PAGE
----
Case in point: our next stop, Valois Cafeteria, which is no Sepia. Its sign proclaims, “See Your Food,” something that might appeal to a thoughtful commander-in-chief. I wondered how many unseen “dishes” Obama’s going go have to choke down once he takes over.

At the door, a panhandler asks, “Can you help a brother out?” Inside, servers slice beef and ham behind the cafeteria line. Patrons – many of them African-Americans – carry trays of hearty portions to their tables. It’s a favorite Obama breakfast spot, though now an aide comes to pick up his standard order of egg whites, bacon and hash browns. Egg whites and bacon? Healthy and indulgent? This guy is becoming even more of a mystery to me.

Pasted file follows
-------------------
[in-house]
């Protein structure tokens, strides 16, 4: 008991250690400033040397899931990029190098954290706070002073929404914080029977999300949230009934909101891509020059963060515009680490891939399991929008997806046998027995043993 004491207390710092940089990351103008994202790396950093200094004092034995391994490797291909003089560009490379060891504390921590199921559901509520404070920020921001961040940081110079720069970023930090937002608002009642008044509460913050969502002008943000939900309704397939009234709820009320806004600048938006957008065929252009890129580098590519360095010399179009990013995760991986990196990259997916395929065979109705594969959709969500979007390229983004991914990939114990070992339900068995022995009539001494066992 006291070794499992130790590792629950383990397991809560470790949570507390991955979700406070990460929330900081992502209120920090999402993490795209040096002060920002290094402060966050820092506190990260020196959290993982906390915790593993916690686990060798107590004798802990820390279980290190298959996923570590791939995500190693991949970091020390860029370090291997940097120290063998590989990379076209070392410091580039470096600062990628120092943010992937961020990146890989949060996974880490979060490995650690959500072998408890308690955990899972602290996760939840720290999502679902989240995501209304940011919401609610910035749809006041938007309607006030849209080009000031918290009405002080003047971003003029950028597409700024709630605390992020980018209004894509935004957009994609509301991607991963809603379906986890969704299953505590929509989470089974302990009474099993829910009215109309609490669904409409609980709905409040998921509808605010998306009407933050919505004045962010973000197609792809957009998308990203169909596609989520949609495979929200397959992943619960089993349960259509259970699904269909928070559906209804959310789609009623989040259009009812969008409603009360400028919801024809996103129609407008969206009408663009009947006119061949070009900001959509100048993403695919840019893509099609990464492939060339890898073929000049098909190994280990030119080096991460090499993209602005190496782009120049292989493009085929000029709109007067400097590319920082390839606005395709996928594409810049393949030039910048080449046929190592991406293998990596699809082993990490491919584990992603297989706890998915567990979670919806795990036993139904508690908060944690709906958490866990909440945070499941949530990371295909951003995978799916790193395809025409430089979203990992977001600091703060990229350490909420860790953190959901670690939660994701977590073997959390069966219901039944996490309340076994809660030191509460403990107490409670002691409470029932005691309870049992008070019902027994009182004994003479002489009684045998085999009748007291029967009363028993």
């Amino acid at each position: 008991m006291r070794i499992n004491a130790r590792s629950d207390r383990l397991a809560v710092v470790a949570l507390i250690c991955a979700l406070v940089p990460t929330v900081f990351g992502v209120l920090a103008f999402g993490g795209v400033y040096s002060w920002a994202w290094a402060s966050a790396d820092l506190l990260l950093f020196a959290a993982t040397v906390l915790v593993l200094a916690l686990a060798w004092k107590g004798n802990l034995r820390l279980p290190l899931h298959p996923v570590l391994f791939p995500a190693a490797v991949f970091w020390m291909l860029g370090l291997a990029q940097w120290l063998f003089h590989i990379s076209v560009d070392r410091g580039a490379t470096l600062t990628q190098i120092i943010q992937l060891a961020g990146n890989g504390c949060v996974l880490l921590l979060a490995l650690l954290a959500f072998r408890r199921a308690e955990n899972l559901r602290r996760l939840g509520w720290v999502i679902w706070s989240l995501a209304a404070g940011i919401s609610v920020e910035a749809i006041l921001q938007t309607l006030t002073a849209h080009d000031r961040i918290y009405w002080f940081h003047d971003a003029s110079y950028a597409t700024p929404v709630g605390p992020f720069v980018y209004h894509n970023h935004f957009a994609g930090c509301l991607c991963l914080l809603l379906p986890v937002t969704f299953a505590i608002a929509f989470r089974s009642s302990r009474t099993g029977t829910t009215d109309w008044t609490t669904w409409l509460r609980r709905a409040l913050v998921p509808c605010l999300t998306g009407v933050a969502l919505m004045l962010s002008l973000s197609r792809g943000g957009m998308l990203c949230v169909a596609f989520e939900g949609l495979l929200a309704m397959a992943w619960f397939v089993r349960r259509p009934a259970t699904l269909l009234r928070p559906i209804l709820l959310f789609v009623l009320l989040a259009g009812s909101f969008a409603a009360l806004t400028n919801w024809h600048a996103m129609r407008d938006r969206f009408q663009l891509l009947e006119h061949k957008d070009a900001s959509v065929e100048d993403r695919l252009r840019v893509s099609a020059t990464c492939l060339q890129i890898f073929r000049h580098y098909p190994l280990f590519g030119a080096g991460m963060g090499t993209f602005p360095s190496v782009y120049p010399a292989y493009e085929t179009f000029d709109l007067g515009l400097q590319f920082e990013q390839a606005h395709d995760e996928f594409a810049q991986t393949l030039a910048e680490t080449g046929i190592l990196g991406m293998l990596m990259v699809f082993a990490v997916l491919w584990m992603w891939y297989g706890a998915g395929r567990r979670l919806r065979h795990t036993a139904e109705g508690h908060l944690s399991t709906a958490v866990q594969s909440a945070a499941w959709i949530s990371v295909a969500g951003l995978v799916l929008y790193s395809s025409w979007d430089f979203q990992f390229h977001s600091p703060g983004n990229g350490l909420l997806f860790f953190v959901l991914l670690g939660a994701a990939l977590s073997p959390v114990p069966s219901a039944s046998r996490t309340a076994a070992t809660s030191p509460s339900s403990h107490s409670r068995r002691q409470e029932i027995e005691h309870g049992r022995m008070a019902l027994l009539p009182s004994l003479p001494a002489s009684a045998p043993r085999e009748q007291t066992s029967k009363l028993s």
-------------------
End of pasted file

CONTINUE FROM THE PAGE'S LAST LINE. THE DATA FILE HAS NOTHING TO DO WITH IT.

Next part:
Even I didn’t get out to face the elements at Promontory Point, where the Chicago Convention & Tourism Bureau claims the Obamas used to take their daughters to enjoy the waterfront breezes during more carefree, anonymous days. I thought about how the First Family will never be able to hang out here without a gaggle of secret service guardians. Outside, the murky lake churned and chopped like the uncertain economy. Nobody strolled the grassy park or shot hoops at the basketball courts.

The ambiance was warmer at the Hyde Park Hair Salon & Barber Shop, just a few blocks from where the Obamas live. Owner Ishmael Alamin worked on a customer in the first of eight chairs, while a group of young men chatted further back in the shop, where the walls were decorated with framed Chicago Bears jerseys and a bigger-than-life photo of Mohamed Ali.